UK-based chip designer Imagination Technologies is set to make job cuts, with 130 staff reportedly facing the axe.
The company is making changes in the face of what is a challenging “business environment” according to an internal memo sent to staff on Monday and seen by Reuters. It employed 559 people at the end of last year, according to company filings.
Job cuts bite at Imagination Technologies
Imagination develops chip designs and sells them to third parties. It builds blueprints for all sorts of chips, including CPUs and GPUs, based on its own architecture, and since 2021 has also been developing semiconductors that run on RISC-V, an alternative open-source architecture that has been gaining traction in the market. Last week it announced a partnership with RISC-V chip company, Ventana, which will enable customers to combine Ventana CPUs with Imagination GPU designs to build RISC-V-based systems on chips.
The company was the fourth biggest player in the chip IP market last year according to figures from IPNest, but in terms of market share trails a long way behind market leader Arm, as well as rivals Synopses and Cadence.
Its most well-known customer is Apple, with Imagination Technologies supplying the iPhone maker with GPU IP used in its devices. The companies first signed a deal in 2014, but then split in 2017 with Apple announcing it would instead develop its own graphics processors. But in 2020 a new agreement between the businesses was announced, with Apple being granted access to “a wider range of Imagination’s intellectual property in exchange for license fees”.
Owned by private equity firm Canyon Bridge, Imagination posted revenue of £120.3m in its last financial year, with a profit of £17m. Tech Monitor has contacted the company for comment, but in a statement to Reuters, a spokesperson said it was taking "steps necessary to adapt to the challenging and evolving market".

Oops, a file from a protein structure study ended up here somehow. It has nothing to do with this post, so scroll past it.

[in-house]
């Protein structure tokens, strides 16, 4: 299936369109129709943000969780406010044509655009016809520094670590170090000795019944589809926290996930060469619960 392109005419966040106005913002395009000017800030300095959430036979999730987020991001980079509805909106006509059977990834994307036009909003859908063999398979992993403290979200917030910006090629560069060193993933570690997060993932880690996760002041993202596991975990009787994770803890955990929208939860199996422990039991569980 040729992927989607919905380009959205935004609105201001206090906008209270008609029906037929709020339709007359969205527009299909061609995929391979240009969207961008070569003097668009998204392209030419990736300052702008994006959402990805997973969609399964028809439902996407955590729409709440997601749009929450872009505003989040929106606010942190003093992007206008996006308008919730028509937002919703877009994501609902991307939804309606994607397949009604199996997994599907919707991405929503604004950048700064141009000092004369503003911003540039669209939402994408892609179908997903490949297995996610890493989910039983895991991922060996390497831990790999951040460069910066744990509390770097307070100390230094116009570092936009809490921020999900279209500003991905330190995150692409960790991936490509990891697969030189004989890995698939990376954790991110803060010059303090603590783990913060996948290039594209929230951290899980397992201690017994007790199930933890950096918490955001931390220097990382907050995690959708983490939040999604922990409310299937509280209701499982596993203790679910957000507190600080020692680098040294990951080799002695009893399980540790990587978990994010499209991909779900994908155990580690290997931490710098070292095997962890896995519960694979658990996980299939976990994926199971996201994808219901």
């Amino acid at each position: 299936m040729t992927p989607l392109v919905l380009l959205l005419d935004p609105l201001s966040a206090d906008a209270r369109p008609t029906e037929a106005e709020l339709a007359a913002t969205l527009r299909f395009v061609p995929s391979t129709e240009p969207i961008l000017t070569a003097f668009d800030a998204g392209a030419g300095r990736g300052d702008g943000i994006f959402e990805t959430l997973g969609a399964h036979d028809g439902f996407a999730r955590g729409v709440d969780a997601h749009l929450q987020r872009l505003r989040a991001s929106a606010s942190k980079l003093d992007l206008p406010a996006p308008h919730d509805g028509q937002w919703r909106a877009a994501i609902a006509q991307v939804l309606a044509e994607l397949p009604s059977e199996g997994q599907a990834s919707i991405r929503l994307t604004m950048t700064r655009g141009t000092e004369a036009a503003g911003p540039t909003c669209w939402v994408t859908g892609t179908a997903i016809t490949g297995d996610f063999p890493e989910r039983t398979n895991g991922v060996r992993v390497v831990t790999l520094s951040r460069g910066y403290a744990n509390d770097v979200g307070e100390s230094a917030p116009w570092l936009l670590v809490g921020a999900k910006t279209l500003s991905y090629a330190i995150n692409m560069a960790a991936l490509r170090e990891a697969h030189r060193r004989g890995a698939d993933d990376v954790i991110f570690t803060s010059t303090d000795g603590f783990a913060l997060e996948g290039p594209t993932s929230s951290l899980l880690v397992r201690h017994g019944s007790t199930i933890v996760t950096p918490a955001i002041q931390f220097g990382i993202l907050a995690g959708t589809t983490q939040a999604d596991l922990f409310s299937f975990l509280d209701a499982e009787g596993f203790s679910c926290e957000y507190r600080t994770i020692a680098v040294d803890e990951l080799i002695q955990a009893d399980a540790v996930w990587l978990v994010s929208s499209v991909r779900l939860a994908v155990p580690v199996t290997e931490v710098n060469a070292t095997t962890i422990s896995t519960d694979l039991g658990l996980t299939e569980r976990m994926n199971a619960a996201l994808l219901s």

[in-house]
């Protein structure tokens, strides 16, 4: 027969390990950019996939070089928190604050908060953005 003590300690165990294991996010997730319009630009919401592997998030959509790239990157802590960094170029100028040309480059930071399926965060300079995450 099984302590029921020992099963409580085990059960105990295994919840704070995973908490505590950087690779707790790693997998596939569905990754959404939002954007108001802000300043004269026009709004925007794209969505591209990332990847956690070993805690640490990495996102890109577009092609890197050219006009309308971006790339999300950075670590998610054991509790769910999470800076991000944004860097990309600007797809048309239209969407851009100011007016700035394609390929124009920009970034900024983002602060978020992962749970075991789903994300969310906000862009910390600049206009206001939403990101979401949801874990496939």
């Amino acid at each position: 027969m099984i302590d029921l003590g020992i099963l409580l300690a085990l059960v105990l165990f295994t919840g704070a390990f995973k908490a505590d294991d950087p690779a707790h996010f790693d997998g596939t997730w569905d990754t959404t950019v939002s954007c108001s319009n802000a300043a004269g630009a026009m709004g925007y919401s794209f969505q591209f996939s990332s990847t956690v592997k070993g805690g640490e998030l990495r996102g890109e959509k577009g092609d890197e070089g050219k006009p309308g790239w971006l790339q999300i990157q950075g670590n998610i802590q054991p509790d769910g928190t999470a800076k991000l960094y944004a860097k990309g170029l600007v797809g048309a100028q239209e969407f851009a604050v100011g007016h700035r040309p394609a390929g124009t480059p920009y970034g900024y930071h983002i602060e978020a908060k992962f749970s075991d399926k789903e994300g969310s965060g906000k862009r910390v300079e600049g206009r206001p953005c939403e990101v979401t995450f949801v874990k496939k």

Chip industry job cuts bite
With demand for semiconductors having fallen sharply since the heady days of 2021, when the global chip shortage led to supply problems for industries around the world, companies in the sector have been making redundancies in a bid to cut costs until the market rebounds.
US export controls on advanced chips and related technology being sold to China have also hindered many businesses in the sector.
In October, Qualcomm announced it was axing more than 1,200 roles, including a reported 150 job cuts at its UK offices in Belfast, Bristol and Cambridge. Weeks later another chip designer, SiFive, which makes RISC-V CPUs, said it was reducing its headcount by 20%, with up to 130 jobs at risk.
The UK's largest chip manufacturing plant, Newport Wafer Fab, had also announced plans to make up to 100 staff redundant due to the industry slowdown, though it is unclear if these cuts will still go ahead after the business announced a $177m take-over by Vishay Intertechnologies last week.
Industry big names such as Intel and Micron Technologies made significant job cuts in 2022.